Ryan v. Liss, Tenner & Goldberg Securities Corp., 683 F. Supp. 480 (D.N.J. 1988)

U.S. District Court for the District of New Jersey - 683 F. Supp. 480 (D.N.J. 1988)
April 8, 1988

683 F. Supp. 480 (1988)

Frank J. RYAN and Evelyn M. Ryan, Plaintiffs,

Civ. A. No. 87-1330.

United States District Court, D. New Jersey.

April 8, 1988.

*481 Robert M. Axelrod, of Sills Cummis Zuckerman Radin Tischman Epstein & Gross, Newark, N.J., for defendant.

John V. McDermott, Jr., Vernon, N.J., for plaintiff.


WOLIN, District Judge.

In June, 1983, plaintiff Frank J. Ryan and Evelyn M. Ryan opened an account with defendant Liss, Tenner & Goldberg Securities Corporation (LTG), in order to purchase and sell stocks and bonds. LTG required the Ryans to execute three separate forms as part of the process of opening their account. The first form was a basic information sheet which required personal data and an investment objective. The second form, preprinted on Bradford Broker Settlement, Inc. letterhead, constituted the Customer's Agreement for Cash and/or Margin Accounts (Customer Agreement). In pertinent part that form states:

Any controversy arising out of or relating to any account(s) of the undersigned [plaintiffs], transactions with you on behalf of the undersigned, or this Agreement, or the breach thereof, shall be settled by arbitration in accordance with the rules, then in effect, of the National Association of Securities Dealers, Inc., the Board of Governors of the New York Stock Exchange, or the arbitration panel of any other exchange which has jurisdiction over the transaction in dispute, as the undersigned may elect.... It is understood that this Agreement to arbitrate does not constitute a waiver of the right to a judicial forum where such waiver would be void under the securities laws and specifically does not prohibit the undersigned from pursuing any claim or claims arising under the federal securities laws in any court of competent jurisdiction.

The third and final form signed by the Ryans was the joint account agreement, which in general, set forth the obligations and liabilities of the parties and which in relevant part, directly above the date and signature of the parties, states:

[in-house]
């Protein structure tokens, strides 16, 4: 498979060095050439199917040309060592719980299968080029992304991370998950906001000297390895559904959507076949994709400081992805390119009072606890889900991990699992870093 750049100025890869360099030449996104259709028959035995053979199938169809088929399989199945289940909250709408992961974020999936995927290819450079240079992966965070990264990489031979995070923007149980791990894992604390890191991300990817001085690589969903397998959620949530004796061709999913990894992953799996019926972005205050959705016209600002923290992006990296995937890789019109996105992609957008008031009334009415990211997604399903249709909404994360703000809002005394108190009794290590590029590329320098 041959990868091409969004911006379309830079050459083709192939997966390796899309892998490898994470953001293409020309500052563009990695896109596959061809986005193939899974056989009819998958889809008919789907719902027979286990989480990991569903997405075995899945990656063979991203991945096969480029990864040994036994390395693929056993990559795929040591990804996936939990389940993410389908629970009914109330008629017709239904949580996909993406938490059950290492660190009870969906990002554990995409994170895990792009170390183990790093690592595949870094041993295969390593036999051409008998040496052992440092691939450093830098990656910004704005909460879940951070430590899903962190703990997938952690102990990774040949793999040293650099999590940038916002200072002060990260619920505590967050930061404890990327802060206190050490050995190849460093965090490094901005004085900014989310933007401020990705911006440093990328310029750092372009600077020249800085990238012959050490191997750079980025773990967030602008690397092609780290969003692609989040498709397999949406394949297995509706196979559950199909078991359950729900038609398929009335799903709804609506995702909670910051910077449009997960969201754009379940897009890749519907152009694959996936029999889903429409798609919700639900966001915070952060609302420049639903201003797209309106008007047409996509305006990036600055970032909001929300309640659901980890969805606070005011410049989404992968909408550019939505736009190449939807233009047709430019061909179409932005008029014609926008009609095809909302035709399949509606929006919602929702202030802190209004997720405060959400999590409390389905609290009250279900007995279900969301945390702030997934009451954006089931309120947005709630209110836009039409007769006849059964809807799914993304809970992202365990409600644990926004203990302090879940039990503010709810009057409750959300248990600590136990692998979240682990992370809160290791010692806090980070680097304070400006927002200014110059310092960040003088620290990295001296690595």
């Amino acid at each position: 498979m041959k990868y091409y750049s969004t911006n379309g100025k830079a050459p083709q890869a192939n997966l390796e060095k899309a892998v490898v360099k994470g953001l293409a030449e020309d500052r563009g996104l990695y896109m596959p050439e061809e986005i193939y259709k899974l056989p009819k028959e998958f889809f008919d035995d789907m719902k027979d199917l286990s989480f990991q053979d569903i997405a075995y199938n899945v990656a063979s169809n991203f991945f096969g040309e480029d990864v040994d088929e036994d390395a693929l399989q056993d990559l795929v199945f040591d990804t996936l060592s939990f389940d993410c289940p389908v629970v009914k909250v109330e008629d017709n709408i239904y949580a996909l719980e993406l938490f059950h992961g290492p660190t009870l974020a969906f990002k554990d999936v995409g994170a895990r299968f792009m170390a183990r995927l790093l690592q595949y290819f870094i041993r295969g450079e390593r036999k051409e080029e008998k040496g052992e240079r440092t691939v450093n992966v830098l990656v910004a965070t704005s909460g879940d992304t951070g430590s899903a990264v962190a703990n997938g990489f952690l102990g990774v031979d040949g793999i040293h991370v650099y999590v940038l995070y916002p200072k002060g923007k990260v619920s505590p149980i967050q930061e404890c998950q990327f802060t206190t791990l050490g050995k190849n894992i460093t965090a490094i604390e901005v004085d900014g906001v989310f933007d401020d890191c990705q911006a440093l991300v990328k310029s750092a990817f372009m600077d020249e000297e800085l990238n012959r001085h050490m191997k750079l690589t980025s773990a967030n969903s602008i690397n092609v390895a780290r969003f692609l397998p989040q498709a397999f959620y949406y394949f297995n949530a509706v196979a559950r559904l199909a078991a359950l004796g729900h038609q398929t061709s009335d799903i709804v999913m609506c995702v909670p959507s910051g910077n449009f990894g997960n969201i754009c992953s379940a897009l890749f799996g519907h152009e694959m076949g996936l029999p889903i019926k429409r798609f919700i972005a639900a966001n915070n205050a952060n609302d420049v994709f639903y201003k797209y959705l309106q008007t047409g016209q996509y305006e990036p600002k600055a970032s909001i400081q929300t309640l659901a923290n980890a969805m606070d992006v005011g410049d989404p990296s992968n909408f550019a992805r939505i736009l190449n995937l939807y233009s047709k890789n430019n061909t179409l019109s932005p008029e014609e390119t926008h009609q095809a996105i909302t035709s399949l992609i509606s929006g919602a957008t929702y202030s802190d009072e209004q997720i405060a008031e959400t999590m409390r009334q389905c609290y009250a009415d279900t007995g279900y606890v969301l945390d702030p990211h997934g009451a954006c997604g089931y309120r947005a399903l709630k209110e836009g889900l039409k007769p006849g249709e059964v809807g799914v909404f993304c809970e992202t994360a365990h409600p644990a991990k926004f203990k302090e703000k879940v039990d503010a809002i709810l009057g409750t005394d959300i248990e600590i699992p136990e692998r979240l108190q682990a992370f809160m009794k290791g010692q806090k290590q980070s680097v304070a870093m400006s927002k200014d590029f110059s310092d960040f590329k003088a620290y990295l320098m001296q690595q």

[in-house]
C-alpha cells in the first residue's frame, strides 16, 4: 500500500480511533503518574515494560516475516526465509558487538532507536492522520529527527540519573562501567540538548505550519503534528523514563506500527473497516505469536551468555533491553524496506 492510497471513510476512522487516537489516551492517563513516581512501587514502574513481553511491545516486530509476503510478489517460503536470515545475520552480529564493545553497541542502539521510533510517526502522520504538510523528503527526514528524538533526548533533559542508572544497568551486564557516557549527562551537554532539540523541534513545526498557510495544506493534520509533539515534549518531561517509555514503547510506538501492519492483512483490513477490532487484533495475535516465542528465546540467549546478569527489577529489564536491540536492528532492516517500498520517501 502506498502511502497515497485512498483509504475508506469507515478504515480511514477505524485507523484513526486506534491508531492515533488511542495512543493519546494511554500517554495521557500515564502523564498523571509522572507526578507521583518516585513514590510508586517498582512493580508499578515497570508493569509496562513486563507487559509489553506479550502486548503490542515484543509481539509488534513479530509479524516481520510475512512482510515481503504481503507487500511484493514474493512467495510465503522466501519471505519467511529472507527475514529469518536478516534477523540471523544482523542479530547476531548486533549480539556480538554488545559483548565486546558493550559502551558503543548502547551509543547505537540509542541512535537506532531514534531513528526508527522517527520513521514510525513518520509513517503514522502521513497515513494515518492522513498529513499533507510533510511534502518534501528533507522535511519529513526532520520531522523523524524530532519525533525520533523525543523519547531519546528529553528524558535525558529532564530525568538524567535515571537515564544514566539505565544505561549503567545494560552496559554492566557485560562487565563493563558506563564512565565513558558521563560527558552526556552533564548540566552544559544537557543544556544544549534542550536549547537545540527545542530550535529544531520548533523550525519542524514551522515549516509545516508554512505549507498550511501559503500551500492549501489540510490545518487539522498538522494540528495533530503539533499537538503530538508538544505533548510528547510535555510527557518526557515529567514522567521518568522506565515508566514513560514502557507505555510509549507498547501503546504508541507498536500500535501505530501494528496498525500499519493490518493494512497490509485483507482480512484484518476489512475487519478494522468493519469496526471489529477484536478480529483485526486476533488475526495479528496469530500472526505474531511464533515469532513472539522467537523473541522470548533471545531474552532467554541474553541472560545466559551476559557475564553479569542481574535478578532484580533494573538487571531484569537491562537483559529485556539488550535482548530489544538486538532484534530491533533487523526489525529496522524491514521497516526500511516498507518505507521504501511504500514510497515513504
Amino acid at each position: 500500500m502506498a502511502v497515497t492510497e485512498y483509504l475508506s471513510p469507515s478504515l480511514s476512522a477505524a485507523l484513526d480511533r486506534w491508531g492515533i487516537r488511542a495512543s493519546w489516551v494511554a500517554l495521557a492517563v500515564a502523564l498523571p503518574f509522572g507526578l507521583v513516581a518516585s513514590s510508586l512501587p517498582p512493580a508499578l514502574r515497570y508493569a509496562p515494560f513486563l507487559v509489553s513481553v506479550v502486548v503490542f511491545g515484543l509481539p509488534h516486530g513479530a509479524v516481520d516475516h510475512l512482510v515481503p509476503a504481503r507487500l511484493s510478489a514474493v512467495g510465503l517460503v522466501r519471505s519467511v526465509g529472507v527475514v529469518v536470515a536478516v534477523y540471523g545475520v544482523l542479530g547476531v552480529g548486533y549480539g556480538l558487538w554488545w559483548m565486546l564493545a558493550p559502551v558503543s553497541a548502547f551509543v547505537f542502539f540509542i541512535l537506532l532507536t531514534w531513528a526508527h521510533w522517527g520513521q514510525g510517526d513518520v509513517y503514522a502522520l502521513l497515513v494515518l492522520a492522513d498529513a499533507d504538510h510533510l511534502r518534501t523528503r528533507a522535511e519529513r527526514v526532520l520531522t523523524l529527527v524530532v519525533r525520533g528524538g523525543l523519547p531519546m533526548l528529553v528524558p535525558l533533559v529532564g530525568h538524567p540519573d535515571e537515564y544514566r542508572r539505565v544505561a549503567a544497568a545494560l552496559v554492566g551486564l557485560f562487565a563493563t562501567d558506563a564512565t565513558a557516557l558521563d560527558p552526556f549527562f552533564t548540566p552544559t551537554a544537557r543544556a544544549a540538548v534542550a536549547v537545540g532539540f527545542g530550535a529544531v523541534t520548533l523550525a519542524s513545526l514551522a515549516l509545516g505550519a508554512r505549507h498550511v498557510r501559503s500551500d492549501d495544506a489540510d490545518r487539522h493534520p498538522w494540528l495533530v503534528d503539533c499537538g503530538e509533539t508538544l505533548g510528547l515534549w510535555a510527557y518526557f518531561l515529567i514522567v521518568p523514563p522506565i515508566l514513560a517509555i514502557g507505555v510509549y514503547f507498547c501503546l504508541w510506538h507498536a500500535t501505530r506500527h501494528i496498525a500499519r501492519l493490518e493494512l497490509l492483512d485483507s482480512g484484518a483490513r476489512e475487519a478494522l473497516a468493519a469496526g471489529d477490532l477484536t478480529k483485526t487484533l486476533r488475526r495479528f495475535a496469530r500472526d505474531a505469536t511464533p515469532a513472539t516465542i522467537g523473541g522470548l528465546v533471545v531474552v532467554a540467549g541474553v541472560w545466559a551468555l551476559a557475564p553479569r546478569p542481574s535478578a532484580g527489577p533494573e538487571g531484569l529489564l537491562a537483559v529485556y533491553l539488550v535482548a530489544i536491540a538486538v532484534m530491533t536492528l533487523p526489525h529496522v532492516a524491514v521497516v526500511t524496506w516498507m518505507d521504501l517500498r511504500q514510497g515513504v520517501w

Each of the undersigned has signed the Customer's Agreement for cash and/or *482 margin accounts and Consent to Loan of Securities which are intended to cover, in addition to the provisions hereof, the terms upon which the joint account is to be carried.

On or about April 12, 1985, LTG sold plaintiffs Wichita County Texas Health Facilities 12% bonds, due December 1, 2011. These bonds were originally issued in 1983 by an instrumentality of the State of Texas, and the State of Texas authorized the issuance through the Texas Health Facilities Development Act, Article 1528j Vernon's Annotated Texas Civil Statutes, as amended. The purpose of the bonds was to finance a residential and health care facility for aged Texans in Wichita Falls, Texas.

On March 31, 1986, plaintiffs filed a complaint against LTG with the New Jersey Superior Court, Law Division, sitting in Passaic County, which alleged a series of state law claims arising from a dispute between the parties in connection with the Wichita bonds transaction.

On May 6, 1986 LTG made a written demand upon plaintiffs that they submit their dispute to arbitration pursuant to the arbitration clause in the Customer Agreement. Plaintiffs did not respond to LTG's demand.

LTG thereafter moved in the state court to compel arbitration. Plaintiffs opposed LTG's motion and cross-moved for leave to amend their complaint in order that they might add several federal causes of action. The court granted LTG's motion on June 18, 1986 and denied plaintiff's cross-motion on July 18, 1986.

On April 10, 1987 plaintiffs filed this action against LTG in the United States District Court, District of New Jersey. The complaint sets forth a series of purported violations of federal securities laws and other federal statutes based upon the Wichita bonds transaction.

Currently before the court is defendant's motion to compel arbitration and/or for summary judgment dismissing plaintiffs' claims. Defendants move to compel arbitration of this matter on the grounds that there has already been a finding that a valid arbitration agreement exists between the parties, that such agreement has been held to apply to the controversy between the parties in connection with the Wichita bonds transaction and that the Federal Arbitration Act requires the arbitration agreement to be enforced. In addition, defendants contend that the federal securities claims and the RICO claim are not excepted from the arbitration agreement. For the reasons set forth below defendants' motion is granted.